In April 2000, then-Rep. Randy “Duke” Cunningham sent his chief of staff to Panama for what the aide described on his travel disclosure form as “education and research.”
Although the cost of the three-day trip taken by Dewitt “Trey” Hardin III — roughly $1,900 — was not remarkable, the timing and sponsor are intriguing.
Hardin traveled to Central America about two weeks before the date on which Cunningham, a California Republican, has said he took his first bribe from defense contractor Brent Wilkes.
It’s unclear what Hardin did in Panama. In an e-mail to the Center, he described the trip as “my visit to a San Diego constituent’s facility in Panama to provide research and education about their work,” which “was taken in my capacity as a congressional staff member.”Wilkes is the founder of ADCS Inc. And it was ADCS that paid for Hardin’s trip, the Center for Public Integrity has discovered.
Hardin said in the e-mail, “I filed the required paperwork with the Clerk of the House of Representatives that discloses details of that travel (i.e., costs, purpose, etc.). I do not have any additional comments to make on this matter.”
Nancy Luque, one of Wilkes’ lawyers, wrote in an e-mail reply to a Center’s request for comment, “I think the trip forms speak for themselves.”
In the federal government’s case against Cunningham, however, there was a Panama-based ADCS contract worth nearly $10 million that drew scrutiny.
ADCS was hired to convert the U.S. military’s paper documents in Panama to digital form. Cunningham was calling Defense Department officials regarding the project behind the scenes. He helped secure funding and characterized Wilkes’ work as paramount to national security, although some of the records reportedly dated back to the 1800s.
In 2005, the motivation for Cunningham’s backing was revealed in the federal indictment that led to the congressman’s resignation: Wilkes had paid him more than $630,000 in bribes from 2000 to 2005. Court documents do not identify Wilkes by name, but one of his lawyers, Michael Lipman, confirmed to USA TODAY that Wilkes is “co-conspirator No. 1” in the case.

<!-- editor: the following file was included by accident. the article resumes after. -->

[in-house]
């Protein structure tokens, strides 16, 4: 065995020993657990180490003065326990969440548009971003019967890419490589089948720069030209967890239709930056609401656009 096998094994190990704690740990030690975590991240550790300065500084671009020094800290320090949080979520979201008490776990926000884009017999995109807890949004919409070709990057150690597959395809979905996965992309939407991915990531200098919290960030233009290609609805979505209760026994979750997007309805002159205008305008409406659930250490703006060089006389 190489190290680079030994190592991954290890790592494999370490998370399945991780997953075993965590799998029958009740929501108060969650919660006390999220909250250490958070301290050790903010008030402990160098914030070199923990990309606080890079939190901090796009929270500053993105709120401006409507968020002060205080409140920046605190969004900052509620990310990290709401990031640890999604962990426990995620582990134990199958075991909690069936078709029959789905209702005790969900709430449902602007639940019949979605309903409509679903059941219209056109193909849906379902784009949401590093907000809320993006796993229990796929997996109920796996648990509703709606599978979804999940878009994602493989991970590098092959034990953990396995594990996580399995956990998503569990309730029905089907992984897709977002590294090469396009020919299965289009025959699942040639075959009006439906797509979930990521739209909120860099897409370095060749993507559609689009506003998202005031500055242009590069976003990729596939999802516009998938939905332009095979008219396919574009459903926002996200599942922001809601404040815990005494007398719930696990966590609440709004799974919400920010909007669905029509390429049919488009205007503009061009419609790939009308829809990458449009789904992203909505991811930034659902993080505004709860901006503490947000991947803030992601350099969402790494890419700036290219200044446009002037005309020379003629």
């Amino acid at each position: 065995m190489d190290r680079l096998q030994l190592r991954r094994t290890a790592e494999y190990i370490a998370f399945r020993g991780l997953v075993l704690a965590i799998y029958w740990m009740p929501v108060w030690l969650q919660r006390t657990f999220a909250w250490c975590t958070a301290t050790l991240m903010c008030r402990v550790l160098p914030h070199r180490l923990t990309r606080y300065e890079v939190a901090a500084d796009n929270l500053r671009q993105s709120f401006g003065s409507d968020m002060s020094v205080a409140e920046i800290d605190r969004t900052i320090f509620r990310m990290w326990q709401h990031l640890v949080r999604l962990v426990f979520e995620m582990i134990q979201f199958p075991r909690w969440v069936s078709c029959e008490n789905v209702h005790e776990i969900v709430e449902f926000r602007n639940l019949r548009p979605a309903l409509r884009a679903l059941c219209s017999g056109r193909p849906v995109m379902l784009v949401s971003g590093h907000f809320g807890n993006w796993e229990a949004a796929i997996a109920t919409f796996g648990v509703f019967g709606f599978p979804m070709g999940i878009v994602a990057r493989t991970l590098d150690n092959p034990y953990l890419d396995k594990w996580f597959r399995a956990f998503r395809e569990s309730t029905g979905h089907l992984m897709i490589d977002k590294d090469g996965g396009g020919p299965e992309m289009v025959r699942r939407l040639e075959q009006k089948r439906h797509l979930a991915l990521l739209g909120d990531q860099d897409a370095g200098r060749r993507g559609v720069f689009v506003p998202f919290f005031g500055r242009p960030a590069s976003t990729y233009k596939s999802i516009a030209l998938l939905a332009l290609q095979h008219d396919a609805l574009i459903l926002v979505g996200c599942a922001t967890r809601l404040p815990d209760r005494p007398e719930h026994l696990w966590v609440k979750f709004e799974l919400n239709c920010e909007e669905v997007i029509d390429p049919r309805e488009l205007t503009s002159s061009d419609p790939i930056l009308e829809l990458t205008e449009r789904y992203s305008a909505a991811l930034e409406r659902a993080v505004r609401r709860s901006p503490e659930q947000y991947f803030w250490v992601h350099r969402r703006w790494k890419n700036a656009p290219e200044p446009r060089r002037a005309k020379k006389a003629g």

In her e-mail to the Center, Luque wrote there is no connection between the Panama trip in 2000 and her client’s alleged bribes to Cunningham “because there were no bribes.”
According to Luque, the federal government’s allegations against Wilkes are based upon “essentially the word of one man who is pleading guilty to (and has been convicted of) crimes that by their very nature show him to be dishonest.”
“The facts are not so self-evident,” said Julian Zelizer, a congressional historian at Boston University. “When these kinds of trips are disclosed, the public and the media want to know what these trips mean.”No staffer has been accused of “knowingly participating in [Cunningham’s] criminal scheme,” according to the U.S. attorney’s sentencing memorandum. But questions remain about Hardin’s trip to Panama.
“A disclosure form should be more inclusive to remove any doubt about the motive of anyone accepting these trips,” said Bill Whitehurst, a former Republican congressman from Virginia who is now on the faculty of Old Dominion University.
According to Cunningham, Hardin was in Panama on official business. The lawmaker certified that he had authorized his chief of staff’s trip in advance and that the travel “would not create the appearance that he/she is using public office for private gain.” Hardin and Cunningham both signed the form.
About two weeks after Hardin’s trip, Wilkes allegedly passed his first bribe to Cunningham. On May 1, 2000, according to Cunningham’s charging and sentencing documents, “co-conspirator No. 1” gave the congressman $100,000, broken into two checks, and began making mortgage payments on Cunningham’s yacht, the Kelly C.
Inspecting the Panama Contract
Wilkes’s contract in Panama caught the eye of the Pentagon’s inspector general in the spring of 2000.
Investigators found that the project had not been sought by the Pentagon, but instead had been prompted by “inquiries from two members of Congress.” They were later identified to reporters as Cunningham and Rep. Duncan Hunter, R-Calif.
The IG’s report said the episode could cause the military to lose “confidence in the fairness of the selection and approval processes.” Little else happened until federal prosecutors began investigating Cunningham in June 2005.